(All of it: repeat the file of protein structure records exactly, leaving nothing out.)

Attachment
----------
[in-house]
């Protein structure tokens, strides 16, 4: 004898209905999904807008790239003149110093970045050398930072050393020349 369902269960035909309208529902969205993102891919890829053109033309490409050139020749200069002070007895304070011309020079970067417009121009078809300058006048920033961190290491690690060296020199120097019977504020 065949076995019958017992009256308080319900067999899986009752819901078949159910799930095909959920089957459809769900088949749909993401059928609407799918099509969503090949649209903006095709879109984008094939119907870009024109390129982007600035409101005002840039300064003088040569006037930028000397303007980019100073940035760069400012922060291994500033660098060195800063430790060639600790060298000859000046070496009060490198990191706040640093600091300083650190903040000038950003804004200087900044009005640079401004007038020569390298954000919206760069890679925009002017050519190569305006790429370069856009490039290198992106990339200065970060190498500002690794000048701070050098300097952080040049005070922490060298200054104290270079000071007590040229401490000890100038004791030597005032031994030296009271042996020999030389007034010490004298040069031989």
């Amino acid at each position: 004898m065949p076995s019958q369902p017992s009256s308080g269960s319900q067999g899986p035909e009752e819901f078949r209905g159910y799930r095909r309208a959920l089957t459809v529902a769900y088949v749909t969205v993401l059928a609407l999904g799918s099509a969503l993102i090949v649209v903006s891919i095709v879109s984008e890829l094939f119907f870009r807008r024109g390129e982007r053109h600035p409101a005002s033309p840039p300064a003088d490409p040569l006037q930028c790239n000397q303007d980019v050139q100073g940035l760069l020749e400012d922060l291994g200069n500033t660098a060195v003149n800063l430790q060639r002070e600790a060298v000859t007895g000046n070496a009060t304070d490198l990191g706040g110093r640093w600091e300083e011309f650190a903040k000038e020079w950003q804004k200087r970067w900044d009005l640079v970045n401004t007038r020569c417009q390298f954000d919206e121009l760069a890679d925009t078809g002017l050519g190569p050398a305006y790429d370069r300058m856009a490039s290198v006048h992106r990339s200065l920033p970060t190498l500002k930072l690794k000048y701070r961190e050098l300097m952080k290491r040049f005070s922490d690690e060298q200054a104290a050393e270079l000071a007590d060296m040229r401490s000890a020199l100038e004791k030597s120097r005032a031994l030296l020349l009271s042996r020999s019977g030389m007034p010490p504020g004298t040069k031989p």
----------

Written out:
[in-house]
């Protein structure tokens, strides 16, 4: 004898209905999904807008790239003149110093970045050398930072050393020349 369902269960035909309208529902969205993102891919890829053109033309490409050139020749200069002070007895304070011309020079970067417009121009078809300058006048920033961190290491690690060296020199120097019977504020 065949076995019958017992009256308080319900067999899986009752819901078949159910799930095909959920089957459809769900088949749909993401059928609407799918099509969503090949649209903006095709879109984008094939119907870009024109390129982007600035409101005002840039300064003088040569006037930028000397303007980019100073940035760069400012922060291994500033660098060195800063430790060639600790060298000859000046070496009060490198990191706040640093600091300083650190903040000038950003804004200087900044009005640079401004007038020569390298954000919206760069890679925009002017050519190569305006790429370069856009490039290198992106990339200065970060190498500002690794000048701070050098300097952080040049005070922490060298200054104290270079000071007590040229401490000890100038004791030597005032031994030296009271042996020999030389007034010490004298040069031989």
């Amino acid at each position: 004898m065949p076995s019958q369902p017992s009256s308080g269960s319900q067999g899986p035909e009752e819901f078949r209905g159910y799930r095909r309208a959920l089957t459809v529902a769900y088949v749909t969205v993401l059928a609407l999904g799918s099509a969503l993102i090949v649209v903006s891919i095709v879109s984008e890829l094939f119907f870009r807008r024109g390129e982007r053109h600035p409101a005002s033309p840039p300064a003088d490409p040569l006037q930028c790239n000397q303007d980019v050139q100073g940035l760069l020749e400012d922060l291994g200069n500033t660098a060195v003149n800063l430790q060639r002070e600790a060298v000859t007895g000046n070496a009060t304070d490198l990191g706040g110093r640093w600091e300083e011309f650190a903040k000038e020079w950003q804004k200087r970067w900044d009005l640079v970045n401004t007038r020569c417009q390298f954000d919206e121009l760069a890679d925009t078809g002017l050519g190569p050398a305006y790429d370069r300058m856009a490039s290198v006048h992106r990339s200065l920033p970060t190498l500002k930072l690794k000048y701070r961190e050098l300097m952080k290491r040049f005070s922490d690690e060298q200054a104290a050393e270079l000071a007590d060296m040229r401490s000890a020199l100038e004791k030597s120097r005032a031994l030296l020349l009271s042996r020999s019977g030389m007034p010490p504020g004298t040069k031989p």